As they say behind every great implementation there is a great design! Unfortunately many of the poor implementations are due to a poor or even lack of planning. Storage is a key component that is the heart of a virtual data center. So in this post I will share a use case scenario based on a real life project focusing on translating storage requirements into the design.
Company ABC just adopted virtualization (greenfield implementation) and are looking to invest in a new storage array to replace their older SAN.The IT Director wants to go with a storage that will utilize their current Ethernet network to keep cost of infrastructure down.
The Director also asked for a block based storage for some of their mission critical workloads. Also data metrics collected showed heavy traffic at certain peak times. The client also need high availability built in. Finally, the security officer has concerns about security of this new virtual infrastructure and wants assurance it will be as secure as possible.
The above scenario is fairly typical so lets look for the requirements within those words!
– “Block based storage that will utilize their current Ethernet infrastructure”. This is more of constraint than a requirement as it restricts your choice as an Architect in the type of storage you adopt in your design. The choice here is iSCSI storage (or FCoE but for cost reasons we are going ahead with iSCSI).
– “High availability built in”. From a storage aspect that means multiple paths built into the design to mitigate the risk of a path failure from host server to SAN. Also alarms need to be set up to be triggered when the Storage Path Redundancy or storage connectivity is lost.
– “Heavy storage traffic”. I often see vLANs used to address heavy traffic. This will not help. Instead you need to explore a few options:
a) Enable Jumbo frames for iSCSI traffic to increase storage traffic efficiency.
b) 10Gb Ethernet is another option in dealing with heavy iSCSI traffic.
c) Use switches with a better backplane I/O capacity is another possibility.
As an Architect, you want to discuss these options with the client to get their buy-in. Some clients might resist jumbo frames use. Others might pause at the cost of upgrading infrastructure (costly switches, NICs, and upgraded cabling) to support 10Gb network.Also buying more capable switches will require a bigger investment Getting the buy-in from stakeholders is a key to avoid “misunderstandings” down the road.
– “As Secure as possible”. iSCSI traffic is not encrypted so it is vital to secure it to avoid a bad day at the office! There are different ways to secure it:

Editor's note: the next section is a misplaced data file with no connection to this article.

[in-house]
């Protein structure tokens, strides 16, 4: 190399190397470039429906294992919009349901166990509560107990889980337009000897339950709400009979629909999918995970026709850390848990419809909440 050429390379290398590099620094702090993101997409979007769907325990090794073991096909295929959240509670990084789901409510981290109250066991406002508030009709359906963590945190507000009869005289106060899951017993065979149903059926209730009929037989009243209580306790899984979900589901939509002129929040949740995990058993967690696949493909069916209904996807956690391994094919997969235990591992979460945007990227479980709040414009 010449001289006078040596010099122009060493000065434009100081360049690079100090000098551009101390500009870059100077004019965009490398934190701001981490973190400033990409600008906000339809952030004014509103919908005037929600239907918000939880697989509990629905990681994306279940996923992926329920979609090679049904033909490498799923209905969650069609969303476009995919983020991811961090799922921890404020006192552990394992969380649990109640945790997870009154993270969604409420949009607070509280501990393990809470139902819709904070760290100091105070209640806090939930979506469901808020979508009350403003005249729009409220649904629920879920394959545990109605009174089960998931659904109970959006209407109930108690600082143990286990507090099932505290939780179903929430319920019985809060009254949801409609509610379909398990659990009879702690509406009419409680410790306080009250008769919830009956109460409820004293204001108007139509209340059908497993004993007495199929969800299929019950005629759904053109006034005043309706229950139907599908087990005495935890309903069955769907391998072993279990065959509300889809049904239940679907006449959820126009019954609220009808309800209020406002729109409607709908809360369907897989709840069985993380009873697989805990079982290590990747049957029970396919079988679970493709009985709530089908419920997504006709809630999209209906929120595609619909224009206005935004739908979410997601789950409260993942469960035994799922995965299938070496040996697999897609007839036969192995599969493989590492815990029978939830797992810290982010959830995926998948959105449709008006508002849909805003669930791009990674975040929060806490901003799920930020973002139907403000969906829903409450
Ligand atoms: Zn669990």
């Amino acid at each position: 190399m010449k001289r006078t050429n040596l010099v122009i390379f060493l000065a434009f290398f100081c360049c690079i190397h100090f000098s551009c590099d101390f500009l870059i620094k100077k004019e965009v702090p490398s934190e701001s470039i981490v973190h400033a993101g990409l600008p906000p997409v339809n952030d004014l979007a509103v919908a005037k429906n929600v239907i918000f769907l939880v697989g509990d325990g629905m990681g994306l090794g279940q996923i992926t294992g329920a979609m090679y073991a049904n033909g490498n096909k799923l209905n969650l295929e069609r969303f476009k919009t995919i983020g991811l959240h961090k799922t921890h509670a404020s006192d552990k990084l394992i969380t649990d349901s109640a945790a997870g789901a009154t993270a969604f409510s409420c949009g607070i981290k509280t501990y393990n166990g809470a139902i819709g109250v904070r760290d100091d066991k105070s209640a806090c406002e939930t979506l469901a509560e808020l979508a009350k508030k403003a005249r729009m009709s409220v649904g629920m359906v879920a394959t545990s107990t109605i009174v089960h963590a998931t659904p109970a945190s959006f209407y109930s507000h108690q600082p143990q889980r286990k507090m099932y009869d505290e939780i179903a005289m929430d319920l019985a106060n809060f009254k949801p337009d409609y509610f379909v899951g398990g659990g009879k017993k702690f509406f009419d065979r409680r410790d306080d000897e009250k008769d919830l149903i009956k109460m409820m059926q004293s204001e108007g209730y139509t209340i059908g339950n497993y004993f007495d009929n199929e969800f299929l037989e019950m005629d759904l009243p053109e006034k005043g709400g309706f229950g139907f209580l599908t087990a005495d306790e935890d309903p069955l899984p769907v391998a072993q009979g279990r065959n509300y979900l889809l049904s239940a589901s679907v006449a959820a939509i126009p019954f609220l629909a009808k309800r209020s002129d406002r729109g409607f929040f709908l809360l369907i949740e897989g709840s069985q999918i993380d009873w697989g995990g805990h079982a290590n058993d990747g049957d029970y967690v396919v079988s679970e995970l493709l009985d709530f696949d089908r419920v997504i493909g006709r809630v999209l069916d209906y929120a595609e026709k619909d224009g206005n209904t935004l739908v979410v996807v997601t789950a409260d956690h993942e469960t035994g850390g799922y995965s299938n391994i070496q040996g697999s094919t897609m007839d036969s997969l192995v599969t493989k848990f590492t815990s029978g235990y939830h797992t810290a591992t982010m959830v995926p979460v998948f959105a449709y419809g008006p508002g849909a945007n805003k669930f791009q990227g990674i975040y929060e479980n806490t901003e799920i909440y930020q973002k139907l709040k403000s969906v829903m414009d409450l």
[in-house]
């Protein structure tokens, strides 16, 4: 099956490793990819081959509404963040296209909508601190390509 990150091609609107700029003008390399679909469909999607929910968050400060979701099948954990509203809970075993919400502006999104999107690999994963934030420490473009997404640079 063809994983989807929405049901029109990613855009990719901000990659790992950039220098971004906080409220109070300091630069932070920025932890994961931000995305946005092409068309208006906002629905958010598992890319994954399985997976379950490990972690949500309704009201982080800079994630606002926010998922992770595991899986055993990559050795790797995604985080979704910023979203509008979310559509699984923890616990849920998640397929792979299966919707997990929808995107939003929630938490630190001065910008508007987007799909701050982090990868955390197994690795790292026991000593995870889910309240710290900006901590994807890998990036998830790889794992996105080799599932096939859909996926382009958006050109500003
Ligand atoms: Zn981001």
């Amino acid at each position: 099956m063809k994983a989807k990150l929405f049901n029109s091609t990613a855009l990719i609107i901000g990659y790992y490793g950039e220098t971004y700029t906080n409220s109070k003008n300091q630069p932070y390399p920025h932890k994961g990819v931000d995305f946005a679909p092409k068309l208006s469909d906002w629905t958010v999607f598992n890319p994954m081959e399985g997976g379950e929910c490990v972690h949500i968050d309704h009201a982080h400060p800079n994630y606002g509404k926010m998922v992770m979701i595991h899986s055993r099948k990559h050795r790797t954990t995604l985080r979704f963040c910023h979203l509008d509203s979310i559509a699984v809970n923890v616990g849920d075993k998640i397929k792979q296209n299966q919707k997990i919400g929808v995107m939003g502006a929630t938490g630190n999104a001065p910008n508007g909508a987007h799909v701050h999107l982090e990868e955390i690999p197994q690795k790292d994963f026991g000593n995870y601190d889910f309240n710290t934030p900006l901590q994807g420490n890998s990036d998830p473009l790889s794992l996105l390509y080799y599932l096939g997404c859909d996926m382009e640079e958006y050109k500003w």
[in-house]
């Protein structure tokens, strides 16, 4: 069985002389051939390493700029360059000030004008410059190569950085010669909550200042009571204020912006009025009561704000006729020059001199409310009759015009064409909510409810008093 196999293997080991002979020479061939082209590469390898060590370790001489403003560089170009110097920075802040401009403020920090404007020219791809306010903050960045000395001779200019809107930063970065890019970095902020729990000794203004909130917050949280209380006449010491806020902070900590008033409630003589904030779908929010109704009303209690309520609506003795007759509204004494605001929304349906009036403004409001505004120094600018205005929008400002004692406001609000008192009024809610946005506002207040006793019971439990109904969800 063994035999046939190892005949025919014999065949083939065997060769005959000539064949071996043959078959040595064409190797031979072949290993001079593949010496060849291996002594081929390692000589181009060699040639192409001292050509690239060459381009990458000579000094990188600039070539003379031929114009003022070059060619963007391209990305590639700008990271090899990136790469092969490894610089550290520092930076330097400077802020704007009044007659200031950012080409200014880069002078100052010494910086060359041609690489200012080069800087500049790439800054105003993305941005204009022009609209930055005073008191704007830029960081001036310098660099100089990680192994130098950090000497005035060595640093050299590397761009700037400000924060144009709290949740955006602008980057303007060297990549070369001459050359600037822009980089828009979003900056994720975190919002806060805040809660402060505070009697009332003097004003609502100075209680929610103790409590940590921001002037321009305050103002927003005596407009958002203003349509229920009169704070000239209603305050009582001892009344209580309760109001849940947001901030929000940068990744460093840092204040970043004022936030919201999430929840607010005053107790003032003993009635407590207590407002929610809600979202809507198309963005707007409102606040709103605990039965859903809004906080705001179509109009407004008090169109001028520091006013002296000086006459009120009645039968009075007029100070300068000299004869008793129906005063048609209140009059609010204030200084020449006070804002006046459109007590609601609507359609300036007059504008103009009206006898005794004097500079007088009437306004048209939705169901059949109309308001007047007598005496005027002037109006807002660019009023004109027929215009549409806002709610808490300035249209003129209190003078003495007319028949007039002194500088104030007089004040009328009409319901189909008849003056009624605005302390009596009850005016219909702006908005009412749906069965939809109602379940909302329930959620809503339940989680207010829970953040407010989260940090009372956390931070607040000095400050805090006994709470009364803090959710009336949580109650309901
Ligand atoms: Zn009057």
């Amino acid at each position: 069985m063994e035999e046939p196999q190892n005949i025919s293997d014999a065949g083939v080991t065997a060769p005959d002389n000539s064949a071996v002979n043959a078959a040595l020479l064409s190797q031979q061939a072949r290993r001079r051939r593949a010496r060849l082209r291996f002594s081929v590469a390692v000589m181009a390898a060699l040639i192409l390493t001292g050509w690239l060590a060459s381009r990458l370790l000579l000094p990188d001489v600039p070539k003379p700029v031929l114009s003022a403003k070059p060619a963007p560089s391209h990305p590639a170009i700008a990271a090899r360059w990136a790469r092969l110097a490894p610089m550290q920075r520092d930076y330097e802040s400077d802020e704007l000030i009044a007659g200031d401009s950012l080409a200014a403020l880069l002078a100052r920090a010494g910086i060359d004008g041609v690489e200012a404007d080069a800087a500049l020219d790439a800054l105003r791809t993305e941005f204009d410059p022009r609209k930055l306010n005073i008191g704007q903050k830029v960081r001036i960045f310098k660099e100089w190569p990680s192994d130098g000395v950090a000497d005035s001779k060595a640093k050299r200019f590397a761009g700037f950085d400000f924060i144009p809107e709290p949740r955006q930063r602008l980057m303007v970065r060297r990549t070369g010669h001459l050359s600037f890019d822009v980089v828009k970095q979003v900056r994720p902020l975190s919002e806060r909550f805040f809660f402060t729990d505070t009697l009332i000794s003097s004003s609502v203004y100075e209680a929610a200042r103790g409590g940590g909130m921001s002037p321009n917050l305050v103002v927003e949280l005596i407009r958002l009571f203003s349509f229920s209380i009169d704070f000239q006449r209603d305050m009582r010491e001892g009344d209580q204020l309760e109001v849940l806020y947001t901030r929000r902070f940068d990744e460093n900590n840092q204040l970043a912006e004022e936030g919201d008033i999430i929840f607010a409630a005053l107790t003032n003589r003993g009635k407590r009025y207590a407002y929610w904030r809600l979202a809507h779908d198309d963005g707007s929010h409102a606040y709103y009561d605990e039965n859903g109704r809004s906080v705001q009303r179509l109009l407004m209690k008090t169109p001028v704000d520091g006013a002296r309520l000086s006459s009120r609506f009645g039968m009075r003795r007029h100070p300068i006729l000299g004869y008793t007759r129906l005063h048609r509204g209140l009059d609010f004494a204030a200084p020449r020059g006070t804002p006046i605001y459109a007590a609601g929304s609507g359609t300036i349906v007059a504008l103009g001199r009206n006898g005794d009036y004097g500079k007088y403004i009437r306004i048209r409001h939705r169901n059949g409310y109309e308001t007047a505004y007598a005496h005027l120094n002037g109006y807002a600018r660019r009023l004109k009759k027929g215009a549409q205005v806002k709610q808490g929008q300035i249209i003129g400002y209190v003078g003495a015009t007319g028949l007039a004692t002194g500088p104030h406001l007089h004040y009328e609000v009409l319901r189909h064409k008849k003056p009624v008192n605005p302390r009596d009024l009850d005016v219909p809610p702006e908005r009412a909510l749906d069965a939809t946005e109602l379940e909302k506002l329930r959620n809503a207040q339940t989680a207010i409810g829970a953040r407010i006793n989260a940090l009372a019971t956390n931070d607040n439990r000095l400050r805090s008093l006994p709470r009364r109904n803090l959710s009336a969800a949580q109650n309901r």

i) Virtual isolation through a separate vLAN for the iSCSI traffic. This way the traffic will be isolated and not get routed.
ii) Use CHAP Authentication. Use Challenge Handshake Authentication Protocol “CHAP” for authentication between iSCSI initiators and targets. However although CHAP is secure, it is subject to offline dictionary attacks using brute force.This leads to the next option IPSec.
iii) IPSec. When we say IPsec we could be refering to two possible areas: AUthentication and Encryption. On the authentication side, IPsec is another option for securing iSCSI traffic. This is done by authentication using per-shared keys (similar to CHAP). The major difference between IPsec and CHAP is IPsec provides the advantage of support of stronger authentications such Kerberos and certificate-based authentications. The downside of IPSec is it is not as widely supported by storage vendors as CHAP is. However, in this case IPsec Authentication will be used once the support by storage vendor has been confirmed to provide the highest level of security requested by client. IPsec authentication authenticates the integrity for data communication but does not provide any type of encryption.
IPsec encryption, although it does encrypt the traffic it does come with an overhead that could lead to degradation in performance.It is needed if your iSCSI traffic is going through unsecured networks but in our scenario, this is not the case, therefore encryption is not needed.
iv) Use dedicated storage switches that exclusively handle iSCSI traffic to secure storage transport.
This was just a quick high level view of translating business requirements into technical requirements in the design.
Thank you for reading.